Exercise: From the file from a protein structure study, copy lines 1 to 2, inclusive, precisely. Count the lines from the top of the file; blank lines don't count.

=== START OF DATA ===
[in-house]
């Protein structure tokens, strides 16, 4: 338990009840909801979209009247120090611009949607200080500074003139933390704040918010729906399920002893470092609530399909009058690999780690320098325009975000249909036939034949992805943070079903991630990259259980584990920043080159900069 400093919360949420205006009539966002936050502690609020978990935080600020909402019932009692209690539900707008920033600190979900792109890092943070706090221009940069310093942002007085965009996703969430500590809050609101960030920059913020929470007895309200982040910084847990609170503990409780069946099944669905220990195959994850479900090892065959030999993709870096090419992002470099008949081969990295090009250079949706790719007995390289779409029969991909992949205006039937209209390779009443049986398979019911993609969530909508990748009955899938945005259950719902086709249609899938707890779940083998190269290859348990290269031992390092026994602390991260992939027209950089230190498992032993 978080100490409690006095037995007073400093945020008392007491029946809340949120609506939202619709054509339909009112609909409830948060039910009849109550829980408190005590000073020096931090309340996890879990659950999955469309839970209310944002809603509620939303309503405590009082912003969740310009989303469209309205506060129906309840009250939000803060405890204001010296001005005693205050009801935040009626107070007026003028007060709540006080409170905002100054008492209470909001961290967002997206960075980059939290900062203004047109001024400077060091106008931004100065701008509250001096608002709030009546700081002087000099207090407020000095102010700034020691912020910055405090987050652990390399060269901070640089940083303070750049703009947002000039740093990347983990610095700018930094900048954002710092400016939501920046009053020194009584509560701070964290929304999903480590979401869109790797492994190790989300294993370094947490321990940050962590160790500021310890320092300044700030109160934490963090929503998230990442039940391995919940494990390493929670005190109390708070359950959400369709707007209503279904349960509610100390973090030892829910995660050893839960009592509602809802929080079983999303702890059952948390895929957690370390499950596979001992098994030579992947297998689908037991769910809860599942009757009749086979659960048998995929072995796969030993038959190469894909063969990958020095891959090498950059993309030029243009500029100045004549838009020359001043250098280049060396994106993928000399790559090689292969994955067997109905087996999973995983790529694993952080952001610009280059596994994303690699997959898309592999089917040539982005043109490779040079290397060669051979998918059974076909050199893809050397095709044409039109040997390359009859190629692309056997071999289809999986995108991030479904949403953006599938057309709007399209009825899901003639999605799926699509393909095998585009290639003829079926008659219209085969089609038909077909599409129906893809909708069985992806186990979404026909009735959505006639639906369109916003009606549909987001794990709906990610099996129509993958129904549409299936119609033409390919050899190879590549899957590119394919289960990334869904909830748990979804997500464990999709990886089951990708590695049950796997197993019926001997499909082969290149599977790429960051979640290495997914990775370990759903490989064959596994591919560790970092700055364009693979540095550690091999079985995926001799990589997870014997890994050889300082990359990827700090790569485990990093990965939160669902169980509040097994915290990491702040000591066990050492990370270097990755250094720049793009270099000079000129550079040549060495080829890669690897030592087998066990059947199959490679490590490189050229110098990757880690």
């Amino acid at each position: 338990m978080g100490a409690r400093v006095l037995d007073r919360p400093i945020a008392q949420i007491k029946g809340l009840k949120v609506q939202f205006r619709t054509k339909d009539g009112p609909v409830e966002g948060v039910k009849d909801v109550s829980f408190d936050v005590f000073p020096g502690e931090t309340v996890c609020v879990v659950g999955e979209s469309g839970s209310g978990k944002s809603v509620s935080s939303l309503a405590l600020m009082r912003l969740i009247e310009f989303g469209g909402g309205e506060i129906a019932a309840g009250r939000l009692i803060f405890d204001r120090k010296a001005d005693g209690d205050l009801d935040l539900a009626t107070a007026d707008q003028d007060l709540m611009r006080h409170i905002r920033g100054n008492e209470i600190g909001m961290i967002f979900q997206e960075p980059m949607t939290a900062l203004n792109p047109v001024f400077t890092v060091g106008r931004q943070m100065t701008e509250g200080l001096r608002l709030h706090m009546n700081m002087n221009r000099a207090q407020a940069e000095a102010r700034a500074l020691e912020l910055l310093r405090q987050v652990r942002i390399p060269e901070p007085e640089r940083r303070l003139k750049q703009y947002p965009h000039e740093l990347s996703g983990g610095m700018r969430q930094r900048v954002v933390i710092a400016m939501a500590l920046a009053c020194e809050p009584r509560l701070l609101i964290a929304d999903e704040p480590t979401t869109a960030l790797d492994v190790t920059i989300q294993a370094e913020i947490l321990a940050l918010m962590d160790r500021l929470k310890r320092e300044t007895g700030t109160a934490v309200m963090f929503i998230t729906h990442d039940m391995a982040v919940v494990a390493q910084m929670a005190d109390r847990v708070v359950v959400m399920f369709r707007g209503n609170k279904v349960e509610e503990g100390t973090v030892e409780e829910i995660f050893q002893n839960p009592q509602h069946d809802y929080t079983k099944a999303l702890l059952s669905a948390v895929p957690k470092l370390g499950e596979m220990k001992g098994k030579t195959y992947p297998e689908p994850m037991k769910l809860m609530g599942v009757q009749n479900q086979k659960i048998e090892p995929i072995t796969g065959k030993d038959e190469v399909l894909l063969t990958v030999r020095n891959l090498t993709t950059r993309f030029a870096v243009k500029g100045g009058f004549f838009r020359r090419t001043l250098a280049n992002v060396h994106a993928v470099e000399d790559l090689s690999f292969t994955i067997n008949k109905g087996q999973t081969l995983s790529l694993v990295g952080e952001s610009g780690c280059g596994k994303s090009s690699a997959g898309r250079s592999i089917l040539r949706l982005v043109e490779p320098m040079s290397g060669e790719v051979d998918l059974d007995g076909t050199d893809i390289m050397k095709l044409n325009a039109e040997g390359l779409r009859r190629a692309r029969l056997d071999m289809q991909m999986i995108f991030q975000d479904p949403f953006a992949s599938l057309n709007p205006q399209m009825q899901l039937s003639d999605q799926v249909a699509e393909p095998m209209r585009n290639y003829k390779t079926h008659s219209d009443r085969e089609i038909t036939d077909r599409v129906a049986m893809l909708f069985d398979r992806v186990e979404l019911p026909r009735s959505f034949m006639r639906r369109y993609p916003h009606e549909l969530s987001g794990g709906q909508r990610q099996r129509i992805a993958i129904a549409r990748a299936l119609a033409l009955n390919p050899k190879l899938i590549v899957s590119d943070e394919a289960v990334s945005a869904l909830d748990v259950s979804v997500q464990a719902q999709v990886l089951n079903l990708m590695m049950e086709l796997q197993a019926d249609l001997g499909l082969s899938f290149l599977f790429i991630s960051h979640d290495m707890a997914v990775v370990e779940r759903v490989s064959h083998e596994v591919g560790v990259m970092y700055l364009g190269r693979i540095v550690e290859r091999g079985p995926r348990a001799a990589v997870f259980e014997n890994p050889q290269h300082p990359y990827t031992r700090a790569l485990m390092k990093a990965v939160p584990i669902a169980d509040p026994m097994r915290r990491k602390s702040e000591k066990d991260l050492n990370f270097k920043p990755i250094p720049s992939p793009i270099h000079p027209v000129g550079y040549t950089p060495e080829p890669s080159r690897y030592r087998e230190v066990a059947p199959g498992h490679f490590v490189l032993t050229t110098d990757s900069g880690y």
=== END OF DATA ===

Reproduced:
[in-house]
């Protein structure tokens, strides 16, 4: 338990009840909801979209009247120090611009949607200080500074003139933390704040918010729906399920002893470092609530399909009058690999780690320098325009975000249909036939034949992805943070079903991630990259259980584990920043080159900069 400093919360949420205006009539966002936050502690609020978990935080600020909402019932009692209690539900707008920033600190979900792109890092943070706090221009940069310093942002007085965009996703969430500590809050609101960030920059913020929470007895309200982040910084847990609170503990409780069946099944669905220990195959994850479900090892065959030999993709870096090419992002470099008949081969990295090009250079949706790719007995390289779409029969991909992949205006039937209209390779009443049986398979019911993609969530909508990748009955899938945005259950719902086709249609899938707890779940083998190269290859348990290269031992390092026994602390991260992939027209950089230190498992032993 978080100490409690006095037995007073400093945020008392007491029946809340949120609506939202619709054509339909009112609909409830948060039910009849109550829980408190005590000073020096931090309340996890879990659950999955469309839970209310944002809603509620939303309503405590009082912003969740310009989303469209309205506060129906309840009250939000803060405890204001010296001005005693205050009801935040009626107070007026003028007060709540006080409170905002100054008492209470909001961290967002997206960075980059939290900062203004047109001024400077060091106008931004100065701008509250001096608002709030009546700081002087000099207090407020000095102010700034020691912020910055405090987050652990390399060269901070640089940083303070750049703009947002000039740093990347983990610095700018930094900048954002710092400016939501920046009053020194009584509560701070964290929304999903480590979401869109790797492994190790989300294993370094947490321990940050962590160790500021310890320092300044700030109160934490963090929503998230990442039940391995919940494990390493929670005190109390708070359950959400369709707007209503279904349960509610100390973090030892829910995660050893839960009592509602809802929080079983999303702890059952948390895929957690370390499950596979001992098994030579992947297998689908037991769910809860599942009757009749086979659960048998995929072995796969030993038959190469894909063969990958020095891959090498950059993309030029243009500029100045004549838009020359001043250098280049060396994106993928000399790559090689292969994955067997109905087996999973995983790529694993952080952001610009280059596994994303690699997959898309592999089917040539982005043109490779040079290397060669051979998918059974076909050199893809050397095709044409039109040997390359009859190629692309056997071999289809999986995108991030479904949403953006599938057309709007399209009825899901003639999605799926699509393909095998585009290639003829079926008659219209085969089609038909077909599409129906893809909708069985992806186990979404026909009735959505006639639906369109916003009606549909987001794990709906990610099996129509993958129904549409299936119609033409390919050899190879590549899957590119394919289960990334869904909830748990979804997500464990999709990886089951990708590695049950796997197993019926001997499909082969290149599977790429960051979640290495997914990775370990759903490989064959596994591919560790970092700055364009693979540095550690091999079985995926001799990589997870014997890994050889300082990359990827700090790569485990990093990965939160669902169980509040097994915290990491702040000591066990050492990370270097990755250094720049793009270099000079000129550079040549060495080829890669690897030592087998066990059947199959490679490590490189050229110098990757880690």